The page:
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Cell Rep. 2016 May 31;15(9):2025-37. doi: 10.1016/j.celrep.2016.04.018. Epub 2016 May 19.

The lncRNA SLNCR1 Mediates Melanoma Invasion through a Conserved SRA1-like Region.

Author information

1
Department of Cancer Immunology and Virology, Dana-Farber Cancer Institute, Boston, MA 02115, USA; Department of Microbiology and Immunobiology, Harvard Medical School, Boston, MA 02115, USA; Broad Institute of Harvard and MIT, Cambridge, MA 02141, USA.
2
Department of Biomedical Informatics, Harvard Medical School, Boston, MA 02115, USA.
3
Harvard School of Public Health, Boston, MA 02115, USA.
4
Belfer Office for Dana-Farber Innovation, Dana-Farber Cancer Institute, Boston, MA 02115, USA.
5
Department of Surgery, Brigham and Women's Hospital, Boston, MA 02115, USA. Electronic address: chyoon@bics.bwh.harvard.edu.
6
Department of Cancer Immunology and Virology, Dana-Farber Cancer Institute, Boston, MA 02115, USA; Department of Microbiology and Immunobiology, Harvard Medical School, Boston, MA 02115, USA; Broad Institute of Harvard and MIT, Cambridge, MA 02141, USA. Electronic address: carl_novina@dfci.harvard.edu.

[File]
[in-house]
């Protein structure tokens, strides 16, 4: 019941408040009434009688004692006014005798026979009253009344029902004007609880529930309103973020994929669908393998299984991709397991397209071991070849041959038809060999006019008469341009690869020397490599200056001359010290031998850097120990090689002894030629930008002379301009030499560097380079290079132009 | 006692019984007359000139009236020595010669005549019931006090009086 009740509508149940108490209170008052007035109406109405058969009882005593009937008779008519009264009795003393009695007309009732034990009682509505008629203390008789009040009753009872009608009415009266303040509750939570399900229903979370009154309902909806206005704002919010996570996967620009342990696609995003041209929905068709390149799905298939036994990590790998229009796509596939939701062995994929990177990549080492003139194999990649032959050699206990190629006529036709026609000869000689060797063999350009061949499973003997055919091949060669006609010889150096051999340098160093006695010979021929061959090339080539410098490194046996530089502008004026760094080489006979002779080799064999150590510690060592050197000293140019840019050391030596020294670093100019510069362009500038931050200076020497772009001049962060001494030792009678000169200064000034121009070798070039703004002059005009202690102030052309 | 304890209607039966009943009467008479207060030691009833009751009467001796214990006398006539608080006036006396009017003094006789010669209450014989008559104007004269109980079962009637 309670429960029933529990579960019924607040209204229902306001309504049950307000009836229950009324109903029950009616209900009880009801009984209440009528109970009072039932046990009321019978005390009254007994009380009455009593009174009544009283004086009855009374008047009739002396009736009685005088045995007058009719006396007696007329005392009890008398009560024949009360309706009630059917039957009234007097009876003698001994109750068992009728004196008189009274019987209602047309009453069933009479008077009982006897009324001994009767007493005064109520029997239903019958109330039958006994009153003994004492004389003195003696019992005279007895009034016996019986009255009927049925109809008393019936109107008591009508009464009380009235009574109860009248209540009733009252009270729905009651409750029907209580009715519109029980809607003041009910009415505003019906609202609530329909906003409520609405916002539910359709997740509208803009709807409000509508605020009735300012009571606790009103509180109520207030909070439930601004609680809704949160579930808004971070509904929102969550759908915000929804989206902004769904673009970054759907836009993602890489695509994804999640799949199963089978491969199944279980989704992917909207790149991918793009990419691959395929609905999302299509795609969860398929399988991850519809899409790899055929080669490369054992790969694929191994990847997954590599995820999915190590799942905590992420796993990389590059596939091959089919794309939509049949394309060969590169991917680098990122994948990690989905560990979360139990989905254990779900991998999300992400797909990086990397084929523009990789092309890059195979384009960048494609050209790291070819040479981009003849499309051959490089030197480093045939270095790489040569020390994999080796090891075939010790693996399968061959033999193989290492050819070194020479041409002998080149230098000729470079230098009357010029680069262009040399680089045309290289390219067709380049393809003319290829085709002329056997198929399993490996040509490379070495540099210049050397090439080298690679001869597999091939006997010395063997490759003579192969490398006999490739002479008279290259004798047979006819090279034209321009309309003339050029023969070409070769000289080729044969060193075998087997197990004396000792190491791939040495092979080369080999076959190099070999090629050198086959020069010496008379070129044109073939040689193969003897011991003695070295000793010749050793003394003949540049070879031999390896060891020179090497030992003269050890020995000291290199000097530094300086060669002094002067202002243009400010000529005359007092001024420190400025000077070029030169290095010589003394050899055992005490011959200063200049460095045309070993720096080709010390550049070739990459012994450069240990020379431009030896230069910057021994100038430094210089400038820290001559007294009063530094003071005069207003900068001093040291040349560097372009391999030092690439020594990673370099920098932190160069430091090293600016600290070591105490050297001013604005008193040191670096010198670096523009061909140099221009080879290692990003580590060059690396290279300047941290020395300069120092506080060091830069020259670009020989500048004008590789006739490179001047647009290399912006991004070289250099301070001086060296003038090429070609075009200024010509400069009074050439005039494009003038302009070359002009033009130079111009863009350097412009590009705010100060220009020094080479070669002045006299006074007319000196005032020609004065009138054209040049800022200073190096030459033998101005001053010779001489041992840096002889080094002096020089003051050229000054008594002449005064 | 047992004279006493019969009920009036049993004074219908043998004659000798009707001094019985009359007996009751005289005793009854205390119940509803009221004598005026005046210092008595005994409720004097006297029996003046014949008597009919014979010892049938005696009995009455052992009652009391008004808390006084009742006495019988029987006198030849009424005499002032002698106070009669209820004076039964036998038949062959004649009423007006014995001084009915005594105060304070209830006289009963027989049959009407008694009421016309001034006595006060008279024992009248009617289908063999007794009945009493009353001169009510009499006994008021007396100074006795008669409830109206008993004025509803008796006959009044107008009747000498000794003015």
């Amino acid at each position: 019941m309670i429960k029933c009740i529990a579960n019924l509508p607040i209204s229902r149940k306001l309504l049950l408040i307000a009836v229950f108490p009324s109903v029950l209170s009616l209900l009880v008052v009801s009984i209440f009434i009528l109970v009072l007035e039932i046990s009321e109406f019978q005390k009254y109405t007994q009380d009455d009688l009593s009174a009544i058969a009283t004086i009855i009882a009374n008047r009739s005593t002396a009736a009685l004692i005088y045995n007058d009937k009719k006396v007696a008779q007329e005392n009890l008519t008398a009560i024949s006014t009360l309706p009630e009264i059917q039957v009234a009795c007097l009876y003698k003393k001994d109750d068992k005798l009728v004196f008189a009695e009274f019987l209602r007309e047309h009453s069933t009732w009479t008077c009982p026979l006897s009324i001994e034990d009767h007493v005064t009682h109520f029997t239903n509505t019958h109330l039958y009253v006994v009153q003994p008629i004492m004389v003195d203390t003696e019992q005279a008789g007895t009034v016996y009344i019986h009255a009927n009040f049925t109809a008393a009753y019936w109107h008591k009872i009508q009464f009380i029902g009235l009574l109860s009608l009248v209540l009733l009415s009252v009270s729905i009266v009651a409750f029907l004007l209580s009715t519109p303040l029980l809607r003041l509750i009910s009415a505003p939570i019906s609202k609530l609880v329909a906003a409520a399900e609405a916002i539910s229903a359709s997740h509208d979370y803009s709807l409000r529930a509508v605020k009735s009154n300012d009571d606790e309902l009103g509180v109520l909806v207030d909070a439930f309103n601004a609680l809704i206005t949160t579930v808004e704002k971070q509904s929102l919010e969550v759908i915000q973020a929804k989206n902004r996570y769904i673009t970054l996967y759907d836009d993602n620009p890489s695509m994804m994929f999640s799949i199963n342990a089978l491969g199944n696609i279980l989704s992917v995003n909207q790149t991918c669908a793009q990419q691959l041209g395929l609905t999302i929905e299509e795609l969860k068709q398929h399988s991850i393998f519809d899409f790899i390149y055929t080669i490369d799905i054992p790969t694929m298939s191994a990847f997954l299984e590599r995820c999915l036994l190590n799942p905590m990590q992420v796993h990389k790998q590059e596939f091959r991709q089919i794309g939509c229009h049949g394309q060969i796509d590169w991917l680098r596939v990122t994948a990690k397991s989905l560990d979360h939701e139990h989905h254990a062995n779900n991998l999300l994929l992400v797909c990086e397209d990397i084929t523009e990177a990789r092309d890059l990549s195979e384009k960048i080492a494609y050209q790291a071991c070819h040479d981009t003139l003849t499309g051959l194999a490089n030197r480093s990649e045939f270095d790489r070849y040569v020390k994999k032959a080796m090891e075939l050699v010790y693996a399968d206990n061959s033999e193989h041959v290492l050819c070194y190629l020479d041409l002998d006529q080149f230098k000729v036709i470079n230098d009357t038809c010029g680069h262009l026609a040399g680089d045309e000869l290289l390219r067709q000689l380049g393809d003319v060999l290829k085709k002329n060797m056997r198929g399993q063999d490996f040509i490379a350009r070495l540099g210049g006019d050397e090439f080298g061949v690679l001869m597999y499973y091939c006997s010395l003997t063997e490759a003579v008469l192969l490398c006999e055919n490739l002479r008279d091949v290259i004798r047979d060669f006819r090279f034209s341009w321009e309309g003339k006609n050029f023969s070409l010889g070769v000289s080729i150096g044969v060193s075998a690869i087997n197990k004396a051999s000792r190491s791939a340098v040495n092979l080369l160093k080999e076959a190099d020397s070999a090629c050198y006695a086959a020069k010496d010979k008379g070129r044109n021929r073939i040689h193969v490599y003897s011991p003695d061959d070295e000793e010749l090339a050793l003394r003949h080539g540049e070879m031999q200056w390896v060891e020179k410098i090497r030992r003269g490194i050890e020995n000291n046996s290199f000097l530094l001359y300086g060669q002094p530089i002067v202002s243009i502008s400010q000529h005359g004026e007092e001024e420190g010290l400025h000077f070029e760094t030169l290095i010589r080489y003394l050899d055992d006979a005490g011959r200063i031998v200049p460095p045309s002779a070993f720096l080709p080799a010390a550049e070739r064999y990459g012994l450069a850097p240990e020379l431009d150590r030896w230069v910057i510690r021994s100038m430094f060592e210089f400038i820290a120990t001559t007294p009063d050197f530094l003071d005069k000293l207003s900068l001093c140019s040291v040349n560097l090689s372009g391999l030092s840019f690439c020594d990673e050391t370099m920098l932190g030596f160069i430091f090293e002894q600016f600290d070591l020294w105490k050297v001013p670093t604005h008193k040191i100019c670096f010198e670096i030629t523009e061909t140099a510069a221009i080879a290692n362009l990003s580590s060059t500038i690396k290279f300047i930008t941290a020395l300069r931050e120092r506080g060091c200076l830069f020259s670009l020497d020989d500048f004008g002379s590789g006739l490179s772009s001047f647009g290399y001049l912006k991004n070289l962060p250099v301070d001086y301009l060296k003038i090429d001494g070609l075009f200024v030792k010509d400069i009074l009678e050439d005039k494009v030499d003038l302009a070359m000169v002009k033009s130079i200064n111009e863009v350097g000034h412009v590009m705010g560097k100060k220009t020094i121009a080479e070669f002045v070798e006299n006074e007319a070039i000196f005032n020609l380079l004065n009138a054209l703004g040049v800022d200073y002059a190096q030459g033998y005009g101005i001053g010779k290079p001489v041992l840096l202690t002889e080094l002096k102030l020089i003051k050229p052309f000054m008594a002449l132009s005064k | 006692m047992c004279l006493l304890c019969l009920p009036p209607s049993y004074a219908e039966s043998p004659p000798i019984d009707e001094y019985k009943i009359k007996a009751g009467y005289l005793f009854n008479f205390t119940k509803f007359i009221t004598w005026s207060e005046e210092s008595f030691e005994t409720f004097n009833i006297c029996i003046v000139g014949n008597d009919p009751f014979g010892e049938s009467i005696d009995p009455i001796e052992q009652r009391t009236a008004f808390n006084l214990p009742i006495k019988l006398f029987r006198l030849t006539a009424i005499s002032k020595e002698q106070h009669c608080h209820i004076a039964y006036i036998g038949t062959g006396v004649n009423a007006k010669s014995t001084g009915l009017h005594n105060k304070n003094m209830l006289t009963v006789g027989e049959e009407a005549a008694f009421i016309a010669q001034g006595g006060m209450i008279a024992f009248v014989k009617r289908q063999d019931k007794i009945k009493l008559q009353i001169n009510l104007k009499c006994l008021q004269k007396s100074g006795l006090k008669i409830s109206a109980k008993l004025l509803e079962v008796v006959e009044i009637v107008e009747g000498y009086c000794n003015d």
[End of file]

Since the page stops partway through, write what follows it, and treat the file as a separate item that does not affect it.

Abstract

Long non-coding RNAs (lncRNAs) have been implicated in numerous physiological processes and diseases, most notably cancers. However, little is known about the mechanism of many functional lncRNAs. We identified an abundantly expressed lncRNA associated with decreased melanoma patient survival. Increased expression of this lncRNA, SLNCR1, mediates melanoma invasion through a highly conserved sequence similar to that of the lncRNA SRA1. Using a sensitive technique we term RATA (RNA-associated transcription factor array), we show that the brain-specific homeobox protein 3a (Brn3a) and the androgen receptor (AR) bind within and adjacent to SLNCR1's conserved region, respectively. SLNCR1, AR, and Brn3a are specifically required for transcriptional activation of matrix metalloproteinase 9 (MMP9) and increased melanoma invasion. Our observations directly link AR to melanoma invasion, possibly explaining why males experience more melanoma metastases and have an overall lower survival in comparison to females.

KEYWORDS:

MMP9; hormone receptor; invasion; long non-coding RNA; melanoma; metastasis

PMID:
27210747
PMCID:
PMC4889529
DOI:
10.1016/j.celrep.2016.04.018
[Indexed for MEDLINE]
Free PMC Article

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